The most common way for the world to intersect the geographic area is through GPS-enabled positioning technology and other GNSS, which support and support global transportation, communication and logistics. Unless we expect navigation to be accurate and easy to use, this part of our invisible infrastructure will be deeply embedded in our daily lives in ways we would not normally expect. Undermine the reliability of the system? Play GPS? You fight with words.
Even then, it will happen and more. The 30 or so GPS satellites themselves are not as susceptible to interference as the signals they send and the equipment that receives them. For example, it seems like a good idea to create a quiet area by blocking incoming calls, messages and WiFi in a certain area. However, if you interfere with these signals, many other systems (such as GPS) will face collateral risks. It is illegal to own, sell, or use cell phone jammers in the United States, but not in many other places. These devices themselves are mass-produced in China and elsewhere, and their low cost (about $100 or less) makes them more attractive to attractive people. As long as there is a willingness, people have the opportunity to obtain and use it.
Signal jammers are a simple but less elegant method of GPS Jammers signals. Its more complex and complex cousin GPS spoofing is becoming easier and easier to use both technically and financially. Spoofing sends a fake signal to a GPS receiver, which mimics the signal sent by a real satellite. The weak signal strength of these false signals has been a problem in the past, but new technology has made the signal strong enough-more similar to the real world-and the receiver may also start to select the wrong signal. Follow the truth. David Last, the former dean of the Royal Nautical Institute, recently stated: “A jammer will kill the receiver, and deception will kill the receiver.”
Todd Humphries, an engineering professor at the University of Texas at Austin, explained this well in his 2012 TEDx talk. In the video, he shared how he made a picture of flashing small blue dots on the phone map-the universal symbol of the “You are here” symbol-and the block away from him and his hometown, the phone actually stood still. Since then, he and his research team have done more than just these simple family demonstrations. In 2013, they tested their deception technology on a 200-foot yacht in the Mediterranean (with the full cooperation and awareness of the crew), and digitally manipulated the ship to adjust its course as a “correction” that was actually completely misguided.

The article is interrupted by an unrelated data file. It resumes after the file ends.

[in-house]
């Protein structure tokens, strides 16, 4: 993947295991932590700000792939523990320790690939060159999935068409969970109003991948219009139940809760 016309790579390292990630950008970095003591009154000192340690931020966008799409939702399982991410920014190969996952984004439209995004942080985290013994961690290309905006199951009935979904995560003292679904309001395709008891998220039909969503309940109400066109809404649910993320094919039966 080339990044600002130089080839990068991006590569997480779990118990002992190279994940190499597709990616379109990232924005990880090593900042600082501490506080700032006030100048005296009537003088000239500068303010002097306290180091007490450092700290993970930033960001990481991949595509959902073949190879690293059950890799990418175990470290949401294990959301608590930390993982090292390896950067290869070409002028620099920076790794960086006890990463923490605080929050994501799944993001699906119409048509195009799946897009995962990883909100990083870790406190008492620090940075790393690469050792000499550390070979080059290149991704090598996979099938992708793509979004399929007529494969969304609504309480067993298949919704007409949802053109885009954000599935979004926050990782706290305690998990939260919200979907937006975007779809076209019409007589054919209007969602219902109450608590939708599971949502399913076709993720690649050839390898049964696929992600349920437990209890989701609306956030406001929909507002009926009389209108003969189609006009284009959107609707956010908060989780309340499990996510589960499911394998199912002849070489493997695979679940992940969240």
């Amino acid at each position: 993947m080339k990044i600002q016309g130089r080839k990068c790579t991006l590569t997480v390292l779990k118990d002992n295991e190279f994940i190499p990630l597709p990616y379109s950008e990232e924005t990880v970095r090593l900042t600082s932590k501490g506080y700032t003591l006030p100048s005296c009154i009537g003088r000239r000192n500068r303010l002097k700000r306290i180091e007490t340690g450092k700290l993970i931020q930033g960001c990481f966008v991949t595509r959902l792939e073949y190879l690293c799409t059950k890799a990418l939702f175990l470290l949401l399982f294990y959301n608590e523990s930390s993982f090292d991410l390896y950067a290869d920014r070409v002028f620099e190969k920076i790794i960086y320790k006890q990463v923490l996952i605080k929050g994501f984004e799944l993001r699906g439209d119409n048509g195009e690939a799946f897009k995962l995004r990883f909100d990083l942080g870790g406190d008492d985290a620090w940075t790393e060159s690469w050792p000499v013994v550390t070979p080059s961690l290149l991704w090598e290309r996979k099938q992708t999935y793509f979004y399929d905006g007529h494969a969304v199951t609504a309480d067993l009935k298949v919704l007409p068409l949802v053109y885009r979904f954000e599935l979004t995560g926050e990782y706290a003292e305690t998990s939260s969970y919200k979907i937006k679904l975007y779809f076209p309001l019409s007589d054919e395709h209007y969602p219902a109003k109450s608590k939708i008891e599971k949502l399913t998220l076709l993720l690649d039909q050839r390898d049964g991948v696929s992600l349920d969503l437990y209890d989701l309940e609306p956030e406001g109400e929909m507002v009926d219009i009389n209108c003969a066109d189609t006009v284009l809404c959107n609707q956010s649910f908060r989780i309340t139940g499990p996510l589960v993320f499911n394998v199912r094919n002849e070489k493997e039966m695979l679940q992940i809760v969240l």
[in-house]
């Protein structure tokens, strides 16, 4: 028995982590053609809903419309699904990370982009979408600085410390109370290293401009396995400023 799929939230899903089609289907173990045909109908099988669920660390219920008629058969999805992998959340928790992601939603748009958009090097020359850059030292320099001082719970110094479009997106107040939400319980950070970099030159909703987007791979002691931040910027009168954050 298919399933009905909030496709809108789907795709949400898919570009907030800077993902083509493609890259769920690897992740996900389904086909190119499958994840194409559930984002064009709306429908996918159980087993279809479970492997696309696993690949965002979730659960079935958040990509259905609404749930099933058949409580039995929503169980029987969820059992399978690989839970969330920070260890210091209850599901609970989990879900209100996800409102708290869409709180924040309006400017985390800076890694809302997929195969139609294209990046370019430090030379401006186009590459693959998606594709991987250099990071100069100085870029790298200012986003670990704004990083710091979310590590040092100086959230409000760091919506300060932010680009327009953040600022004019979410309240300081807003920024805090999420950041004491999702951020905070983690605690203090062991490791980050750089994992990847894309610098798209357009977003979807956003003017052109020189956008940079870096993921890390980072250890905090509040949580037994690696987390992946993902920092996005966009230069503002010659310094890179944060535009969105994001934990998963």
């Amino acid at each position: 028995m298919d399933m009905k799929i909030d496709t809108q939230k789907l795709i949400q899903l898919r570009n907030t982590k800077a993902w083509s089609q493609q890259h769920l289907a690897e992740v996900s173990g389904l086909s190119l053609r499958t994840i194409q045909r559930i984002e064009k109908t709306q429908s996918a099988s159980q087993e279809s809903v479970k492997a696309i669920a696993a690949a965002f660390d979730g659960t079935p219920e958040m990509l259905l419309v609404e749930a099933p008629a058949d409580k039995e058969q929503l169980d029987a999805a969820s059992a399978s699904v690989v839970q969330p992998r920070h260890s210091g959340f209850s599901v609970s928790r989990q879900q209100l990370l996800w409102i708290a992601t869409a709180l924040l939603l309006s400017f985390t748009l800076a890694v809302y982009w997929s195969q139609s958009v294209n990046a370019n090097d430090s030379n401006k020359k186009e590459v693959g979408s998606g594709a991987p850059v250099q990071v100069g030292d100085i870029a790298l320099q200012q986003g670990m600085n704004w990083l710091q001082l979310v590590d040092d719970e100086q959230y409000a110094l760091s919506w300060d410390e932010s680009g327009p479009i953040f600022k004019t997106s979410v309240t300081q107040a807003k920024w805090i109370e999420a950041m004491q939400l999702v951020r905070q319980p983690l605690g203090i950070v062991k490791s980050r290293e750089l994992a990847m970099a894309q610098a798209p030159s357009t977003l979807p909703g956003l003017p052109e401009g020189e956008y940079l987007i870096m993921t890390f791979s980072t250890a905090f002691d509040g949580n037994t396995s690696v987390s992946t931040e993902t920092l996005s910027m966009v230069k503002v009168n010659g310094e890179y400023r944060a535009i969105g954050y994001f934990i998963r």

Larger ships are also susceptible to such manipulations. In 2017, a tanker in the Black Sea used its navigation system to indicate that it was suddenly in a completely different and unlikely location: an airport 30 kilometers from its actual location on the sea. A total of about 20 ships were affected by this temporary attack, which is believed to be the Russians trying to adopt new methods to deal with cybersecurity violations. GPS signals are often blocked in the area near the Moscow Kremlin, but the Black Sea issue has been the largest known and successful deception so far.
The intentions of some GPS scammers are more harmless, such as those who try to mislead their Pokémon GO players by wrong movement. However, in reality, these skills do more harm than good. Curtis Zeng of Virginia Tech and his colleagues managed to break the barrier further by creating a successful deception system (costing only a few hundred dollars). Using this cheap system, they were able to insert the wrong signal into the navigation route, which the volunteers followed in a simulated driving situation. The attacker does not change the original target, but manipulates the user’s real-time location on the map (now the “ghost” location). The navigation system recalculates a false virtual route from the phantom location to the original destination, which is physically feasible for the user to travel in the real world. Ideally, this would not trigger a “recalculation” warning, depending on whether the phantom position is on or on the original navigation route. The driver continued to follow the navigation instructions, but was actually on the new route planned by the attacker.